nificant 22.97% of respondents observed that parents do not do read to children at all.

As we can see from the presented case, pre-school teachers have a very sceptical attitude towards the responsibility and seriousness of parental involvement and the degree of their commitment in mediating picture book content and values to their children. As a limiting factor here, we must bear in mind the lack of parents' perspective in this regard, so that we compiled data on the family affirmation of children's book values through evaluation by pre-school teachers.

Parents have the opportunity to participate directly in kindergarten activities, and to read picture books to children, share impressions of content and messages with them resulting from the joint experience of stories, and initiate other activities as continuation of work on picture book material.

We were interested to which extent are parents involved in the work and mediation of picture books content to children in kindergarten, in the opinion and awareness of pre-school teachers in our sample.

In Figure 5, we can observe the level of parental involvement in educational activities concerning picture books and conclude that the significant 65.07% of teachers opted for option rarely and very rarely, while just 3.35% of respondents opted for the only completely affirmative option, very interested in this type of activity.

Table 4. Type of picture books that parents prefer

(Picture books that parents prefer—dominant messages/values)

Number of respondents %

Those that have messages about family, kindness, friendship, love. 64 30.62

Traditional, well-known stories. 51 24.40

Those that have interesting and rich illustrations. 51 24.40

We do not have information and did not talk with parents about it. Parents do not have the time or the interest to work with children. 43 20.57

Total 209 100.00

Table 5. Activities that parents initiate (Which activities parents initiate after working on a picture book (if you have such experiences or findings)?)

Number of respondents %

We have no findings; we do not talk about this topic with them. 66 31.58

Drawing, painting, common games, engaging in small plays in kindergarten. 49 23.44

Visits to the library, bookstore, children's theatre. 47 22.49

They do not have time to do it; they just give them games and do not deal with these issues enough. 47 22.49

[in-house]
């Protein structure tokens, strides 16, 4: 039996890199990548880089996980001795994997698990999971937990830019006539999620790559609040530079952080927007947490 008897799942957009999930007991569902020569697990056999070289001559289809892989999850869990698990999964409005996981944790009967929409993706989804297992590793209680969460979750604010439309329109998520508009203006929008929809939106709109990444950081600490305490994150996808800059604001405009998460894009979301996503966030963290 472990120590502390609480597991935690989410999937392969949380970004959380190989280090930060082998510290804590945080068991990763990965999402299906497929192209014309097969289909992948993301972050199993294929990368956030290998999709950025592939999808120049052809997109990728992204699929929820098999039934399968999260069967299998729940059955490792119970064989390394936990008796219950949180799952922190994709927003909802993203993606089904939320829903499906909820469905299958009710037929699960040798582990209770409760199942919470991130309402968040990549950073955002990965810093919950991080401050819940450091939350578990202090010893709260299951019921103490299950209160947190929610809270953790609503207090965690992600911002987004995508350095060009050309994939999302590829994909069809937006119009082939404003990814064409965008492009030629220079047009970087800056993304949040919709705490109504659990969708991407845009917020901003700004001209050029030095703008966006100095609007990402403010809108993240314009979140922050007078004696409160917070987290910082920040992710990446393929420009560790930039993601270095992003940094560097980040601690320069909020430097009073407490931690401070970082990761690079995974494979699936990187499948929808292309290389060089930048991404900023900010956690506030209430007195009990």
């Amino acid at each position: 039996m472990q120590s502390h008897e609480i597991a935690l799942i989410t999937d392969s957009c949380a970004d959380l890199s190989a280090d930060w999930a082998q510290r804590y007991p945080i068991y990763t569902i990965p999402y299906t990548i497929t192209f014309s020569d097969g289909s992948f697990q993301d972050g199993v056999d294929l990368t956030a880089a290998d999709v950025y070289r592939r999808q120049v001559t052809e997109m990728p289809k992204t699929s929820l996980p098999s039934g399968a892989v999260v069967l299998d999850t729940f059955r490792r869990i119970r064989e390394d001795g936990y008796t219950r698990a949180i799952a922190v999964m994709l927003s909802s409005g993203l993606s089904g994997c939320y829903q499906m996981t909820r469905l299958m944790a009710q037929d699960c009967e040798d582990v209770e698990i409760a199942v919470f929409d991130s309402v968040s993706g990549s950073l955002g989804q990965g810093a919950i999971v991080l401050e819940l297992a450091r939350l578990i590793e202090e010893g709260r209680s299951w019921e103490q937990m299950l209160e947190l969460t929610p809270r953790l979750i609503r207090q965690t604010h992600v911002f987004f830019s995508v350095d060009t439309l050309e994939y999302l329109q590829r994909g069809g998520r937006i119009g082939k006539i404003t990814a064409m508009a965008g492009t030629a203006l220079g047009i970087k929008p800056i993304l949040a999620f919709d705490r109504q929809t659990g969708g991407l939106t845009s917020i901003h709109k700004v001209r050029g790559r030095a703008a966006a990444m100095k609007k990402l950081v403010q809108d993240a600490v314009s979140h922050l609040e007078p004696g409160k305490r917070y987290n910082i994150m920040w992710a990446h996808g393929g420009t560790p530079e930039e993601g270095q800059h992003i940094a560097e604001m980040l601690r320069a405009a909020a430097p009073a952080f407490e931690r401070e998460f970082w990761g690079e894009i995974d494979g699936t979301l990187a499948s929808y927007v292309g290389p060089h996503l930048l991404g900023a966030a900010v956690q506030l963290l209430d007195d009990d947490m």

Total 209 100.00

Once we gave picture books to children and suggested to them that they read them with the parents and afterwards tell us how it was. Most of them returned pristine picture books, stating that parents did not have time to deal with them! (Respondent from a kindergarten in Podgorica.)

We had a project in which we visited all kindergartens in Niksic, talked with children and parents about the importance of books and libraries, instructed them how to borrow a picture book, take it home and read it together. However, although they took picture books home, most of them did not even open them. Parents think that it should not be imposed to them, as that is our job to do! (A pre-school teacher who works in the kindergarten library in Niksic.)

To our open question about which picture books parents prefer, i.e.,

which are dominant features and/or messages/values that parents

mediate to children, we got a variety of answers from the interviewed teachers. We classified them into four categories from the point of se-mantically congruent contents:

From the responses of pre-school teachers, as well as from interviews with them after the seminars that had picture books as a topic, we learned that parents do not engage enough in educational activities at the kindergarten.

When asked which activities parents initiate after working on a picture book, pre-school teachers answered:

Most of the interviewed teachers answer that they did not have any information about parental behaviour (31.58%), how much attention they actually gave to the selection of picture books, whether they considered it important and how much they read to children, how they did it or whether they followed their children's interests. Significantly, 22.49% of respondents assumed that parents did not have any time at all to choose picture books with children, and that they diverted children to other resources that do not require their (parental) engagement and practiced a 'highly communicative parent-child relationship,' as Chang and Tsai [2014] define it. Based on the responses we received from teachers during the interviews and additional observations and reflections on this subject, it is possible to conclude there is some dissonance with parents regarding the application of picture books in working with children and other spheres of cooperation. Teachers reported that parents lack interest in this topic, were uninformed and inflexible, but in turn, they self-critically concluded that they did not have enough information, or initiative to find out more from parents.